Regard must be had to all group members “to ensure that justice is done in the proceedings”
Second, the judge failed to take into account the interests of all group members as Order 16 would have the principal effect of limiting the number of group numbers entitled to participate in any settlement amount.17 The Court of Appeal reiterated that a court has an important role in ensuring that “the interests of the non-party group members are not sacrificed to the interests of the parties before the Court”.18
Strategies for settling representative proceedings after Haselhurst
The Court of Appeal referred to a number of alternative methods for addressing doubts about the number of group members or value of claims.
Those methods include:
- amending the definition of the group members so that any settlement only applies to those members who had registered – leaving those who fall outside the definition able to pursue claims against the defendant and the defendant facing the risk of the commencement of a subsequent class action;
- a settlement “structured to result in a payment of a designated amount to any person meeting a particular description”20;
- capping any settlement amount; and
- applying distribution rules to ensure all group members are compensated fairly.21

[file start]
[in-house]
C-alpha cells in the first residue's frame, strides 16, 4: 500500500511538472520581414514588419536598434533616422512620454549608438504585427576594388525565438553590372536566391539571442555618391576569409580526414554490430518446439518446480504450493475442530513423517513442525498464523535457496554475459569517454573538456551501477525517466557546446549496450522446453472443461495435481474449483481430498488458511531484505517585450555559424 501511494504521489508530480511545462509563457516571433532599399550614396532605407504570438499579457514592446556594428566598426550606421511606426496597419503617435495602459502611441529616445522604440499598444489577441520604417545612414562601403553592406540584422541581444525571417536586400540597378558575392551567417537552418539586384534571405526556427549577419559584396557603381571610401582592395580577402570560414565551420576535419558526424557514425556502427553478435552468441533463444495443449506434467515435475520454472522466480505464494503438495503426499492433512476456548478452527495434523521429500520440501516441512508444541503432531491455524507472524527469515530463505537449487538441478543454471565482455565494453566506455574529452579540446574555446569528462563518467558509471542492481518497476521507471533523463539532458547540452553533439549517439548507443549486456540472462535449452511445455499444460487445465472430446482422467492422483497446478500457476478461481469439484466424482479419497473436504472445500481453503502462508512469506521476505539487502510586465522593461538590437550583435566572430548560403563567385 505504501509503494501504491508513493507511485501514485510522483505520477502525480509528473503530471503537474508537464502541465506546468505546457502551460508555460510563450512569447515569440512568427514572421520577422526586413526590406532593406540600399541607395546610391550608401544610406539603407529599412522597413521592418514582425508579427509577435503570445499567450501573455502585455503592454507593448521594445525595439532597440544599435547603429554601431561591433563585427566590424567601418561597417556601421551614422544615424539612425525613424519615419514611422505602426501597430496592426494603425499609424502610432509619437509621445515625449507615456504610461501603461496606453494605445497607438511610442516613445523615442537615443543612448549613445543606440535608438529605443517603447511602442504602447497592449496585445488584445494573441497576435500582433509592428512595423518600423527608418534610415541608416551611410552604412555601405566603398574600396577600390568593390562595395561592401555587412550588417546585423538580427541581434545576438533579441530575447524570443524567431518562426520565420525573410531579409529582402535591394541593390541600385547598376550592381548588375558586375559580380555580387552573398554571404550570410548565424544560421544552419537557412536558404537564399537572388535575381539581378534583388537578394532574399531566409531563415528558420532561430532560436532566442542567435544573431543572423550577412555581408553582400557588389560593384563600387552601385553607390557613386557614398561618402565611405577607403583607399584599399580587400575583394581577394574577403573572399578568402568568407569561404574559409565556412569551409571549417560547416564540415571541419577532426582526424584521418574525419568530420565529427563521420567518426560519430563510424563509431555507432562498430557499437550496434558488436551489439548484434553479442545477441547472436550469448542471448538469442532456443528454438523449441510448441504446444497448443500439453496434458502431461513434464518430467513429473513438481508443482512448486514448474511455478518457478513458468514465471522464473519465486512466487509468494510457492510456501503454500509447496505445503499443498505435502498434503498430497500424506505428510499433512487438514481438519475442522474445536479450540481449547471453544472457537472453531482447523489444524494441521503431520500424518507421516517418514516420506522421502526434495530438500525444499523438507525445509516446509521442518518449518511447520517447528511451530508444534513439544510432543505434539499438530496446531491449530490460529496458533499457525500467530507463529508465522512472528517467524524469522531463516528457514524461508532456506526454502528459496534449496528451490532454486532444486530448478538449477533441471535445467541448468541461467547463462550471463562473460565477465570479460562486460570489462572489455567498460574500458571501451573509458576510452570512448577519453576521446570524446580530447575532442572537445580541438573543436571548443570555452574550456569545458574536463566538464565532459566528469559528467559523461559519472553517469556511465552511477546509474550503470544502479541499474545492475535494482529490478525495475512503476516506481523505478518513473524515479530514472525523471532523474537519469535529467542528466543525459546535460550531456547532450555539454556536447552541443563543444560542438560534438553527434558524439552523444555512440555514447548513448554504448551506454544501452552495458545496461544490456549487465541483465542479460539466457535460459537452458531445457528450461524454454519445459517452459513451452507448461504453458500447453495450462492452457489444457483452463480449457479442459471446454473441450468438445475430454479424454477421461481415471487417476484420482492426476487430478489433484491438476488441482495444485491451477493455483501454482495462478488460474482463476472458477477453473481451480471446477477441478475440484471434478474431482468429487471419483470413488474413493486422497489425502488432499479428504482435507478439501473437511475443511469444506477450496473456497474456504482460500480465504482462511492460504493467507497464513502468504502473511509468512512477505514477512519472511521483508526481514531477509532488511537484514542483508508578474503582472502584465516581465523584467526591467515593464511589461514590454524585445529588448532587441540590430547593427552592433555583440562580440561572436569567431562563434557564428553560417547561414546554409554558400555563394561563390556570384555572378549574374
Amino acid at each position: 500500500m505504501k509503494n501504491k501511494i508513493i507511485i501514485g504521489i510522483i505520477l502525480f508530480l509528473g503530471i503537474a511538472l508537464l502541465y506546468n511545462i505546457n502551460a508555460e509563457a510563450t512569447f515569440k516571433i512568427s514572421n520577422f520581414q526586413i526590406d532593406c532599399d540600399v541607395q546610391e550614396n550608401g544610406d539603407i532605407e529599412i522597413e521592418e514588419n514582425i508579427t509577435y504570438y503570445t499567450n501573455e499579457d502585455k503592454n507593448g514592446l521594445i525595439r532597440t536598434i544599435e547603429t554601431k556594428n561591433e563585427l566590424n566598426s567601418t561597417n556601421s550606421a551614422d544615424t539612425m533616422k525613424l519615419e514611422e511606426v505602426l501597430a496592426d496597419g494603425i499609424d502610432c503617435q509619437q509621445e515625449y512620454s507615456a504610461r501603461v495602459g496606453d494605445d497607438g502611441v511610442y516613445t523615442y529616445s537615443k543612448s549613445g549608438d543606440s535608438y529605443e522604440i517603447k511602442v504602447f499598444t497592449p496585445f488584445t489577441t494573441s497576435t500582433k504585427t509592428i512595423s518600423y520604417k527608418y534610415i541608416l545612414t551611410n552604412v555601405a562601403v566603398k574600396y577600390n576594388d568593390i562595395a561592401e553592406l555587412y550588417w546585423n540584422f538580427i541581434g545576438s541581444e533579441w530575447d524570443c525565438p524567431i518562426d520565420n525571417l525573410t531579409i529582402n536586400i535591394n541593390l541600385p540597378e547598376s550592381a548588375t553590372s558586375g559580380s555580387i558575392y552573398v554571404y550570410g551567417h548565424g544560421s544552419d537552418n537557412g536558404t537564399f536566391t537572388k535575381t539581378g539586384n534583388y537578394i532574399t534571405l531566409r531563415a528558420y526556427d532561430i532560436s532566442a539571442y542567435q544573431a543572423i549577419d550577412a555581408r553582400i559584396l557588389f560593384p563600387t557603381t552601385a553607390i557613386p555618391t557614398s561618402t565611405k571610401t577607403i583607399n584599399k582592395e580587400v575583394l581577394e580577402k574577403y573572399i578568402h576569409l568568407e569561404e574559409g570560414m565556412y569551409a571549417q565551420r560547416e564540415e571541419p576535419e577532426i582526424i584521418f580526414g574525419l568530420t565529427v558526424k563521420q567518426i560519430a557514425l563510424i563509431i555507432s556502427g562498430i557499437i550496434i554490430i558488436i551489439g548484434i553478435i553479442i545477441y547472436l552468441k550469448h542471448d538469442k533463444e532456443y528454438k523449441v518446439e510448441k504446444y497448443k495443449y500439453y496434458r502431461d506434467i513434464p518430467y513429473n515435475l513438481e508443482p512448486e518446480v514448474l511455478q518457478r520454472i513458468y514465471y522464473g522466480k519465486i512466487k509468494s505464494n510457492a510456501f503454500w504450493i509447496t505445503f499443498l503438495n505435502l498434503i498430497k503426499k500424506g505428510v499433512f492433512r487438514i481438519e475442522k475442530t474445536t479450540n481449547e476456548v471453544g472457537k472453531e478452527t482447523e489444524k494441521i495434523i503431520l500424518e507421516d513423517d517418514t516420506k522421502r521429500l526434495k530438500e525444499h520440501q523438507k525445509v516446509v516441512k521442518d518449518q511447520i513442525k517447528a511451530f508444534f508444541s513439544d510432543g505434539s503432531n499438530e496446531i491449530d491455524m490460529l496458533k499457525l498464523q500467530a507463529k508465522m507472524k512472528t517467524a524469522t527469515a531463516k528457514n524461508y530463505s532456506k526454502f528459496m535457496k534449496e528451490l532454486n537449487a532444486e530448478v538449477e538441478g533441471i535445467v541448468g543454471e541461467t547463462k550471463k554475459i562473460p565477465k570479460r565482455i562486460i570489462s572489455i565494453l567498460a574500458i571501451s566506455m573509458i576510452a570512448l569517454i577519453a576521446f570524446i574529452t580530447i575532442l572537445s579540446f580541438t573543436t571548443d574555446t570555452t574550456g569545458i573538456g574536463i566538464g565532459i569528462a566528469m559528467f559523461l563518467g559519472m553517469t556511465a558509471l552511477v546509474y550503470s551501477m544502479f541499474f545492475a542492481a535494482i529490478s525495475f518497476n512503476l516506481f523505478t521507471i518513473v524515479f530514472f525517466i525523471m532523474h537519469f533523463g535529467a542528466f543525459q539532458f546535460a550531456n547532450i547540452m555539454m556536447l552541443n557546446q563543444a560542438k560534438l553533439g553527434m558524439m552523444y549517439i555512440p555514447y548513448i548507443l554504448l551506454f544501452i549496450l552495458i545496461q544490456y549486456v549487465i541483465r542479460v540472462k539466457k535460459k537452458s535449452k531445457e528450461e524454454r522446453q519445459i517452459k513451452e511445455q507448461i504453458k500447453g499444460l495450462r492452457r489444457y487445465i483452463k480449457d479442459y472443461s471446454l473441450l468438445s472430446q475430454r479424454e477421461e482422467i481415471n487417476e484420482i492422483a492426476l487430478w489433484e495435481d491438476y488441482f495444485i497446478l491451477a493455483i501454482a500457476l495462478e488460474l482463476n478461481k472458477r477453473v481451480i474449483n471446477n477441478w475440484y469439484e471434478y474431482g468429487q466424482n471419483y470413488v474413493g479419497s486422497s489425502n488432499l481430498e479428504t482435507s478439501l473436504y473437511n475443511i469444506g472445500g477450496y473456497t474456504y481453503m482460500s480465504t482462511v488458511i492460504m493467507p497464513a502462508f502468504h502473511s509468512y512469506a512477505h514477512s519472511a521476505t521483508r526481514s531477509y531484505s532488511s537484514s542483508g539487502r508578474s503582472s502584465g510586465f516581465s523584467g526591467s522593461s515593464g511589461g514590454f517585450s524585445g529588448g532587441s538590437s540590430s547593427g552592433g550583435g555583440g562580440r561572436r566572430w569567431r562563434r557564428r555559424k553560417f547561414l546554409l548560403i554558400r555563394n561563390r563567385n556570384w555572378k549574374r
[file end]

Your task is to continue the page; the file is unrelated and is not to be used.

The possibility of reform
The ALRC’s Final Report on its Inquiry into Class Action Proceedings and Third-Party Litigation Funders which was published in December 2018 recommended that the Federal Court of Australia’s Class Actions Practice Note (GPN-CA) be amended to provide criteria for when it is appropriate to order class closure during the course of a representative proceeding and the circumstances in which a class may be re-opened.22
In light of the decision in Haselhurst precluding the use of the general power to make ‘class closure’ orders in aid of pre-trial settlement or prior to judgment, that recommendation may not go far enough for jurisdictions whose legislative schemes do not expressly provide for ‘class closure’.
In early March, the Attorney-General announced that the Commonwealth Government’s response to the ALRC Inquiry would be released shortly and that a Parliamentary Joint Committee on Corporations and Financial Services would be established to inquire into all aspects of the class action system, including whether there should be further regulation of litigation funders, with a November report date. Shortly afterwards, Parliamentary sittings were adjourned due to COVID-19 so the status of this unclear.
We expect that there will be renewed interest and a push for reform in this rapidly developing area of the law.